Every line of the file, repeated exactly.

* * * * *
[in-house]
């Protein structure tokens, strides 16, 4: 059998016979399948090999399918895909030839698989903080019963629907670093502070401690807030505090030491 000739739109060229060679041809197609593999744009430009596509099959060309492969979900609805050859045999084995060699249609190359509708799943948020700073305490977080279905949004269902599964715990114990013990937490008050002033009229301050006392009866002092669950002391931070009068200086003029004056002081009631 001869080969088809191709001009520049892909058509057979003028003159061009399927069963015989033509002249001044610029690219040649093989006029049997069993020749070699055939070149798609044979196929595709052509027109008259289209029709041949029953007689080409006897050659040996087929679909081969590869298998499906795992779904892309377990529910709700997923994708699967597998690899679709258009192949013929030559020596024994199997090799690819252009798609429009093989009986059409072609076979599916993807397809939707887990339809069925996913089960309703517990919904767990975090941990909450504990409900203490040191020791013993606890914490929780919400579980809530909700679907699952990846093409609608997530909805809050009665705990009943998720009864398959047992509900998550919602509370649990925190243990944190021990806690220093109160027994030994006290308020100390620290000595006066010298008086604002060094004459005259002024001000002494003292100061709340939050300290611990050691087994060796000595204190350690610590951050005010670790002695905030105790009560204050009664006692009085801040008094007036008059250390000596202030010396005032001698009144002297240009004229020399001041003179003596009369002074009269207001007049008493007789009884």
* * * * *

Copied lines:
[in-house]
């Protein structure tokens, strides 16, 4: 059998016979399948090999399918895909030839698989903080019963629907670093502070401690807030505090030491 000739739109060229060679041809197609593999744009430009596509099959060309492969979900609805050859045999084995060699249609190359509708799943948020700073305490977080279905949004269902599964715990114990013990937490008050002033009229301050006392009866002092669950002391931070009068200086003029004056002081009631 001869080969088809191709001009520049892909058509057979003028003159061009399927069963015989033509002249001044610029690219040649093989006029049997069993020749070699055939070149798609044979196929595709052509027109008259289209029709041949029953007689080409006897050659040996087929679909081969590869298998499906795992779904892309377990529910709700997923994708699967597998690899679709258009192949013929030559020596024994199997090799690819252009798609429009093989009986059409072609076979599916993807397809939707887990339809069925996913089960309703517990919904767990975090941990909450504990409900203490040191020791013993606890914490929780919400579980809530909700679907699952990846093409609608997530909805809050009665705990009943998720009864398959047992509900998550919602509370649990925190243990944190021990806690220093109160027994030994006290308020100390620290000595006066010298008086604002060094004459005259002024001000002494003292100061709340939050300290611990050691087994060796000595204190350690610590951050005010670790002695905030105790009560204050009664006692009085801040008094007036008059250390000596202030010396005032001698009144002297240009004229020399001041003179003596009369002074009269207001007049008493007789009884």